Consider that when Jesus fed the multitude (Matt. 15:32–39) on one occasion, they had been following Him for three days without food. The disciples had also had no food. If you have ever gone for three days without food, it takes very little to seem like a feast. As an old quote says, “If a little is enough, enough is a feast.” It is clear that one of the objections of the Pharisees against Jesus and His disciples was that they were always feasting (Matt. 9:14–17; Luke 5:29–30; Matt. 11:19; Luke 7:34).

The point is, for a blind man to see is cause for celebration. For a cripple to walk is a joyous occasion. For hungry people to be provided food—in a culture where hunger was common—and to be given the food freely, shows Jesus’ idea of what the Sabbath is all about. It is the free and gracious provision of God for the needy—by grace alone.

A Never-Ending Celebration

“And a certain man lame from his mother’s womb … laid daily at the gate of the temple which is called Beautiful … Then Peter said … in the name of Jesus Christ of Nazareth, rise up and walk … So he, leaping up, stood and walked and entered the temple with them—walking, leaping, and praising God.” Acts 3:2–8

The power of Jesus Christ carried on into the ministry of the Apostles, who continued to demonstrate the love and grace of God. Like their Master, they did not heal everyone. It is not in the purpose of God to remove all suffering at this time. But those they healed were a preview of what life will be like in the Kingdom Age—a thousand-year-long Sabbath. Jesus chose to work many of His mightiest miracles on the Sabbath as a means of pointing to the life, health, and joy that would prevail in His kingdom.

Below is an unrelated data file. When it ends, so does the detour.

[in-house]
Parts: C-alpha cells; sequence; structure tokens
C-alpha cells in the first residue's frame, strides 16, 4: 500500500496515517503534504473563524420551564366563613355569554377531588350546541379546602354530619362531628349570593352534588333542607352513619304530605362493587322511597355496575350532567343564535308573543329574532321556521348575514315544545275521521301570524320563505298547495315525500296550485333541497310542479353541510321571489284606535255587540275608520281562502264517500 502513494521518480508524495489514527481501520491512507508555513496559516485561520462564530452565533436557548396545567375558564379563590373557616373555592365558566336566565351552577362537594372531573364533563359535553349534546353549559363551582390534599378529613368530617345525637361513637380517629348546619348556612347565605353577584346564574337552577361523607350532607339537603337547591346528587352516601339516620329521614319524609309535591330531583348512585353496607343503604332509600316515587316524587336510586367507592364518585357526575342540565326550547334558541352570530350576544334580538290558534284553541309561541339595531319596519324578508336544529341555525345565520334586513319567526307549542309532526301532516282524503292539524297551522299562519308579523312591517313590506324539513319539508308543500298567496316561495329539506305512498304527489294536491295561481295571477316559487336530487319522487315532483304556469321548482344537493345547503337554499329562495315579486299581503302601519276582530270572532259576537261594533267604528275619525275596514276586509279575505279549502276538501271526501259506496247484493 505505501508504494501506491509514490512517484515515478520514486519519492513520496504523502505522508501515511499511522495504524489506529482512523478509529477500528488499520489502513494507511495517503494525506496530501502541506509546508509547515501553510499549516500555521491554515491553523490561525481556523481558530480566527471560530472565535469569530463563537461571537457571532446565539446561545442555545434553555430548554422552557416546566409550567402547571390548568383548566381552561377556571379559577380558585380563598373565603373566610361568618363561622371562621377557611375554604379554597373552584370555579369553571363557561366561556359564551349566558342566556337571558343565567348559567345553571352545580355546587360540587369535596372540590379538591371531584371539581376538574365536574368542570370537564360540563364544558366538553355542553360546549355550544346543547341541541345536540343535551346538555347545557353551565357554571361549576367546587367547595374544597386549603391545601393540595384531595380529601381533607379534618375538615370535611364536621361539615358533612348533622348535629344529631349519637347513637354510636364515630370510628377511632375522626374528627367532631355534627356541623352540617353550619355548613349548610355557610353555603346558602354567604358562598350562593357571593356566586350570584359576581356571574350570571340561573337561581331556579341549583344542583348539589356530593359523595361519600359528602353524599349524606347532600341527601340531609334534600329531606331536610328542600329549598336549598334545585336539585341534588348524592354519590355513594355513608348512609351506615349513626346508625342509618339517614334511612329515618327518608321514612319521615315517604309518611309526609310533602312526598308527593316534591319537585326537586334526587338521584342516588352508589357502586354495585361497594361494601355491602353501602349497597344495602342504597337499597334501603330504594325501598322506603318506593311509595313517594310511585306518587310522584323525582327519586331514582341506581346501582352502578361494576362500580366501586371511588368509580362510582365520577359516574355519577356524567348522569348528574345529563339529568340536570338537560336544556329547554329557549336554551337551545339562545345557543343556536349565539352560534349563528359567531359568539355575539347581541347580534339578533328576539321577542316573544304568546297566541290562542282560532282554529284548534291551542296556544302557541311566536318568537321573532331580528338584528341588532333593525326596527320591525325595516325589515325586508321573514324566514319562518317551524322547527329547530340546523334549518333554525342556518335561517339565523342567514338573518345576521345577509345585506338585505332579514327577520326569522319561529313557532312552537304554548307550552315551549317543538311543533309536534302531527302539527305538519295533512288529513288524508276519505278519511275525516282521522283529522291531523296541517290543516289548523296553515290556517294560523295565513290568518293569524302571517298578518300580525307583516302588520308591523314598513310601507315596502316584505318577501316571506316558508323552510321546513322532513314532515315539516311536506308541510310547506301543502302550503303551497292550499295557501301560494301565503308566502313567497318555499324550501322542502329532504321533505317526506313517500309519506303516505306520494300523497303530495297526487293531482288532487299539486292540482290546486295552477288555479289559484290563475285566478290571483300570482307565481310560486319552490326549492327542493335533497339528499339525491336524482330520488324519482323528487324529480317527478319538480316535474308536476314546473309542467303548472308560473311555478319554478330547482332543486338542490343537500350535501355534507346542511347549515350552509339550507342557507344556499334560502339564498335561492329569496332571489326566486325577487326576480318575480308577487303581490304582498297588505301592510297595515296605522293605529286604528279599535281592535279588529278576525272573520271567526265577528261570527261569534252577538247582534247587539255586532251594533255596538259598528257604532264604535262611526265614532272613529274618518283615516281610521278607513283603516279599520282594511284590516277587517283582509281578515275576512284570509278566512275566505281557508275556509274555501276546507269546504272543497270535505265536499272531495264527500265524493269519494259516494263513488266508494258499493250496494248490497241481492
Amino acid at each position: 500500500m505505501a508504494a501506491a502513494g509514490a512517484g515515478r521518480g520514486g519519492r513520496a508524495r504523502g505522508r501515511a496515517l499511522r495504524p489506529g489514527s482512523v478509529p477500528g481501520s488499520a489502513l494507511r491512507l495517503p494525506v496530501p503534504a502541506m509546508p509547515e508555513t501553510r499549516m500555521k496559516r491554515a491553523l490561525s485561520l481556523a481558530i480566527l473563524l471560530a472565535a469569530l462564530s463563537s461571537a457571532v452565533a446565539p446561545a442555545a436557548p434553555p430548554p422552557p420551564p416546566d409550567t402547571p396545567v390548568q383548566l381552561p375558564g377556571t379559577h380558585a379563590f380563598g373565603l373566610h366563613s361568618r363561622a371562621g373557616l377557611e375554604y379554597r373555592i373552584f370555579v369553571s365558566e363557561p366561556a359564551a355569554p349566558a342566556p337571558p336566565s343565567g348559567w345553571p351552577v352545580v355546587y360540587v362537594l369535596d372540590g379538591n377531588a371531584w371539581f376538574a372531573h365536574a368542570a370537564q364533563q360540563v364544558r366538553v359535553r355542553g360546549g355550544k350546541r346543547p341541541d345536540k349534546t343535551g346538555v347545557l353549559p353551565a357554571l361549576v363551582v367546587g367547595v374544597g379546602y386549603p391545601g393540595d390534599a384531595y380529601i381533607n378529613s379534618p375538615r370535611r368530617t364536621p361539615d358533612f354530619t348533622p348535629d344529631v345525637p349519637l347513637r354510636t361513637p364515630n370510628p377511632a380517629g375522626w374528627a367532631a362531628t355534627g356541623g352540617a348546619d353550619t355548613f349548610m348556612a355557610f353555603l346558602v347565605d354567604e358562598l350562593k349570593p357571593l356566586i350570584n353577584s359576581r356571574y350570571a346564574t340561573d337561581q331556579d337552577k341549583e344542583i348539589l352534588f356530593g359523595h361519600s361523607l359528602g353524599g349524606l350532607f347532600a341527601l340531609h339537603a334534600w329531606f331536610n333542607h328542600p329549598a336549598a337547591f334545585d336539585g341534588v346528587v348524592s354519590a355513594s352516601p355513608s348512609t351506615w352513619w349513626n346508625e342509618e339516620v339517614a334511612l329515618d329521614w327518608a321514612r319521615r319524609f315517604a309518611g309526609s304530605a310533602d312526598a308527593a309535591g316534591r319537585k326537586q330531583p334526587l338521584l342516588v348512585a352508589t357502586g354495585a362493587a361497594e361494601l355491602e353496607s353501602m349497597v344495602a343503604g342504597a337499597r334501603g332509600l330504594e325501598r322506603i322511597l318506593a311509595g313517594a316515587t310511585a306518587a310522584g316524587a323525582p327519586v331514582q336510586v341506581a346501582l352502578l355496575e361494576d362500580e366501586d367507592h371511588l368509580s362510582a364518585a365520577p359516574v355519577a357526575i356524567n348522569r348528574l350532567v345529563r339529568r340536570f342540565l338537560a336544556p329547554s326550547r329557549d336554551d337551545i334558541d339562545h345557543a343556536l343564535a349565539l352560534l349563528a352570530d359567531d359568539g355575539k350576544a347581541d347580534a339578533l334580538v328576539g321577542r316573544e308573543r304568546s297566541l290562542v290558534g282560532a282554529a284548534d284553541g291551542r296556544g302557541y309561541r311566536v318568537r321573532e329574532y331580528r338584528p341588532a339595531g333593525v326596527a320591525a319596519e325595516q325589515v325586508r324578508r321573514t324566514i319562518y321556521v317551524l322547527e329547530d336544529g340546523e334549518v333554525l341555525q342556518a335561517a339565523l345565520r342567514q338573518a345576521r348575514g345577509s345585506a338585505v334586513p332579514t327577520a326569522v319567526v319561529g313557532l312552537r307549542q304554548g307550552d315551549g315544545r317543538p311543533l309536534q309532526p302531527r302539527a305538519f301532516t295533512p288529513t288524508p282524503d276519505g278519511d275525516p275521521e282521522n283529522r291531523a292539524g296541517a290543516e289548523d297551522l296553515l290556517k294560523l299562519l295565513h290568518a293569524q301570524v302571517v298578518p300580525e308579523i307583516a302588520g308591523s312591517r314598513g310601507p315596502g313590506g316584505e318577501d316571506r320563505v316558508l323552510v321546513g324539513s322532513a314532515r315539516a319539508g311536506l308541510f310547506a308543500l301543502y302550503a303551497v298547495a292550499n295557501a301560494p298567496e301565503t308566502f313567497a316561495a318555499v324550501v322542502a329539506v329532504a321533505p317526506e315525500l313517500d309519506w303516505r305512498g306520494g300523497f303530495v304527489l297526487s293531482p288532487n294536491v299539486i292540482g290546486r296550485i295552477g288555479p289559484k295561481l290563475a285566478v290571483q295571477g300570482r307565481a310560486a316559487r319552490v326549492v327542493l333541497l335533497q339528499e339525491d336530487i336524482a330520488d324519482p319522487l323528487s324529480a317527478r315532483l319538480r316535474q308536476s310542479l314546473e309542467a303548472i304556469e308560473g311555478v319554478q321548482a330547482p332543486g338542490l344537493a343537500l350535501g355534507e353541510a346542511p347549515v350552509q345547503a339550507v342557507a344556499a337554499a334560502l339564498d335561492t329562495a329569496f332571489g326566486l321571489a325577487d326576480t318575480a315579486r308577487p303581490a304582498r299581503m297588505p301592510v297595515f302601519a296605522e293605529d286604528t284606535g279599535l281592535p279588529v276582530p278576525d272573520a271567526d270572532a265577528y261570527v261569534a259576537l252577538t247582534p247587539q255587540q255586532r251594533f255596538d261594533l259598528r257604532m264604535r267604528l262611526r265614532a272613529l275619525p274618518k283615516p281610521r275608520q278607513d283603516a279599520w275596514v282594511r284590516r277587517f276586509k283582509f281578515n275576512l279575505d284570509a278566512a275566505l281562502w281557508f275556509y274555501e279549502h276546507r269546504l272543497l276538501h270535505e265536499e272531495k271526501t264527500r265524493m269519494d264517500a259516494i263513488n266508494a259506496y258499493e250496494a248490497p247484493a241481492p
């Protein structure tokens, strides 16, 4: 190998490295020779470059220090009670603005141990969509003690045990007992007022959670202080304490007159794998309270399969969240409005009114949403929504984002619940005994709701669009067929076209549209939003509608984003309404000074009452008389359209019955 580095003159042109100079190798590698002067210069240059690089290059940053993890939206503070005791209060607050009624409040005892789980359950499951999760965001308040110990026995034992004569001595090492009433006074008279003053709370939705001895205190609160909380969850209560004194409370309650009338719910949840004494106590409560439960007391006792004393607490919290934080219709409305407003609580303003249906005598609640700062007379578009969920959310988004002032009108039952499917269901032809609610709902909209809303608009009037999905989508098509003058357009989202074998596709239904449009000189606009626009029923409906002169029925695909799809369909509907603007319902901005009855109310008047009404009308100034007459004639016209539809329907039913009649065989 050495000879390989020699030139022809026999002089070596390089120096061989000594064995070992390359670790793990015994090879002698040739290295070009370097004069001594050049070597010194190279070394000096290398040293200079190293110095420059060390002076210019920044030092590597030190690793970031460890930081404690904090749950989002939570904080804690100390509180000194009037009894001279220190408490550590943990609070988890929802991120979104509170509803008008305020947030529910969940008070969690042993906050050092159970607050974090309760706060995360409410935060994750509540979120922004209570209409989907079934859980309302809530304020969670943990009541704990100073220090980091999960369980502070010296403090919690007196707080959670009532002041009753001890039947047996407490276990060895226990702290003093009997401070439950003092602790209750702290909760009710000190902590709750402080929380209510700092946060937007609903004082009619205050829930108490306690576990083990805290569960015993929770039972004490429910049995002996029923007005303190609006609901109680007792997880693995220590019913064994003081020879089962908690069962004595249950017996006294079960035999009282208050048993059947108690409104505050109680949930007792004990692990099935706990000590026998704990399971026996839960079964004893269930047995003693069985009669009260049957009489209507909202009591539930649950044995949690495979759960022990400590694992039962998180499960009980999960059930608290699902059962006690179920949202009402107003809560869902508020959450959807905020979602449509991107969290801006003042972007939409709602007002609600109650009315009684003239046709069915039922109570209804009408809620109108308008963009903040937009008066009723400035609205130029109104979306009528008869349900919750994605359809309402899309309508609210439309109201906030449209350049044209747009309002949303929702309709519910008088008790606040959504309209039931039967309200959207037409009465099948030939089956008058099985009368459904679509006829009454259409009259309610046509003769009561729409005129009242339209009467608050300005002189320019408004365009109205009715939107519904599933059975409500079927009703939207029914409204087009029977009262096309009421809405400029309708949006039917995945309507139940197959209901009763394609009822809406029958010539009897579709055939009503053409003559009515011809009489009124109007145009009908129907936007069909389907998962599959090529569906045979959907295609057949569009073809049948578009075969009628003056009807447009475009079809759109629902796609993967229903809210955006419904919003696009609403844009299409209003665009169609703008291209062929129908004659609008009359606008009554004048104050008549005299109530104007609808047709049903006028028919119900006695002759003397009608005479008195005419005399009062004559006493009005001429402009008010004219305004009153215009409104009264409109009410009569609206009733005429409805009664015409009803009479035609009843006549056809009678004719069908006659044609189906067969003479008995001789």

In other words, the Sabbath spoke of the love and grace of God for the most needy of men. Those who were poor, destitute, and needy in the extreme were provided with their needs by the free and extravagant grace of God.

Furthermore, Jesus did not take a survey among the needy to see how many had already trusted in Him to provide for them alone (the Calvinist concept of limited grace). Jesus showered the needy with His grace first, and those who responded in faith were saved.

As I said before, God loves a good party!

Gene